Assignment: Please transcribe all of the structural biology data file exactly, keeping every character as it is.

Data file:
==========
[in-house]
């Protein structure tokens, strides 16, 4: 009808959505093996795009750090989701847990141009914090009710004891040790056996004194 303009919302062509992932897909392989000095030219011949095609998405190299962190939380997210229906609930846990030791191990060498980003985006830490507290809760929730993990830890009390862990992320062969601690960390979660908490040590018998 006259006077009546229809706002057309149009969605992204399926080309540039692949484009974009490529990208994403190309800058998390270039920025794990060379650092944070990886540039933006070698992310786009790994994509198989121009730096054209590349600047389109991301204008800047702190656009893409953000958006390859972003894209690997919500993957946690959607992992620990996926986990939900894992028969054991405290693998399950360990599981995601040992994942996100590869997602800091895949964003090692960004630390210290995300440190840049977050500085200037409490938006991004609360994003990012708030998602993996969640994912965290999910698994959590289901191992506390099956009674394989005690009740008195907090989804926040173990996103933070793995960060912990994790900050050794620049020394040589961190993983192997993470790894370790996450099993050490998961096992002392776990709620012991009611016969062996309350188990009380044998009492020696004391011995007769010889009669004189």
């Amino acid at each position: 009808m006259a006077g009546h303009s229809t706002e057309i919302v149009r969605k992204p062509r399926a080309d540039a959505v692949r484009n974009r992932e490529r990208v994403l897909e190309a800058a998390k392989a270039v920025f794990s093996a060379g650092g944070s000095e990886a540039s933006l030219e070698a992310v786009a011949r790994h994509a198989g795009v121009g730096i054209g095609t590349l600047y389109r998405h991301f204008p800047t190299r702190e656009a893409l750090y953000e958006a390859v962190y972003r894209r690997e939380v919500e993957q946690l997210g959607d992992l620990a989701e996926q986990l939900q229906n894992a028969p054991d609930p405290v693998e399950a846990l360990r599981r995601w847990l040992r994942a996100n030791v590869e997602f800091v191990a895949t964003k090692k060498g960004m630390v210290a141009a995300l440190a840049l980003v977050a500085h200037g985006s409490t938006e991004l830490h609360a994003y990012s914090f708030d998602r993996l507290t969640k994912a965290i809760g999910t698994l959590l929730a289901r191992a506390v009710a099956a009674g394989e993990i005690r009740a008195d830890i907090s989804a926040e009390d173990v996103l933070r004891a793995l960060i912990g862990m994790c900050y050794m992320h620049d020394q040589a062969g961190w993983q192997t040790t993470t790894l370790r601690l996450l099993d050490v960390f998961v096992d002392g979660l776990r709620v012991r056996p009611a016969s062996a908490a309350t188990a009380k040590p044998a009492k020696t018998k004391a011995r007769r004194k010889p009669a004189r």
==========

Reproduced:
[in-house]
């Protein structure tokens, strides 16, 4: 009808959505093996795009750090989701847990141009914090009710004891040790056996004194 303009919302062509992932897909392989000095030219011949095609998405190299962190939380997210229906609930846990030791191990060498980003985006830490507290809760929730993990830890009390862990992320062969601690960390979660908490040590018998 006259006077009546229809706002057309149009969605992204399926080309540039692949484009974009490529990208994403190309800058998390270039920025794990060379650092944070990886540039933006070698992310786009790994994509198989121009730096054209590349600047389109991301204008800047702190656009893409953000958006390859972003894209690997919500993957946690959607992992620990996926986990939900894992028969054991405290693998399950360990599981995601040992994942996100590869997602800091895949964003090692960004630390210290995300440190840049977050500085200037409490938006991004609360994003990012708030998602993996969640994912965290999910698994959590289901191992506390099956009674394989005690009740008195907090989804926040173990996103933070793995960060912990994790900050050794620049020394040589961190993983192997993470790894370790996450099993050490998961096992002392776990709620012991009611016969062996309350188990009380044998009492020696004391011995007769010889009669004189």
């Amino acid at each position: 009808m006259a006077g009546h303009s229809t706002e057309i919302v149009r969605k992204p062509r399926a080309d540039a959505v692949r484009n974009r992932e490529r990208v994403l897909e190309a800058a998390k392989a270039v920025f794990s093996a060379g650092g944070s000095e990886a540039s933006l030219e070698a992310v786009a011949r790994h994509a198989g795009v121009g730096i054209g095609t590349l600047y389109r998405h991301f204008p800047t190299r702190e656009a893409l750090y953000e958006a390859v962190y972003r894209r690997e939380v919500e993957q946690l997210g959607d992992l620990a989701e996926q986990l939900q229906n894992a028969p054991d609930p405290v693998e399950a846990l360990r599981r995601w847990l040992r994942a996100n030791v590869e997602f800091v191990a895949t964003k090692k060498g960004m630390v210290a141009a995300l440190a840049l980003v977050a500085h200037g985006s409490t938006e991004l830490h609360a994003y990012s914090f708030d998602r993996l507290t969640k994912a965290i809760g999910t698994l959590l929730a289901r191992a506390v009710a099956a009674g394989e993990i005690r009740a008195d830890i907090s989804a926040e009390d173990v996103l933070r004891a793995l960060i912990g862990m994790c900050y050794m992320h620049d020394q040589a062969g961190w993983q192997t040790t993470t790894l370790r601690l996450l099993d050490v960390f998961v096992d002392g979660l776990r709620v012991r056996p009611a016969s062996a908490a309350t188990a009380k040590p044998a009492k020696t018998k004391a011995r007769r004194k010889p009669a004189r």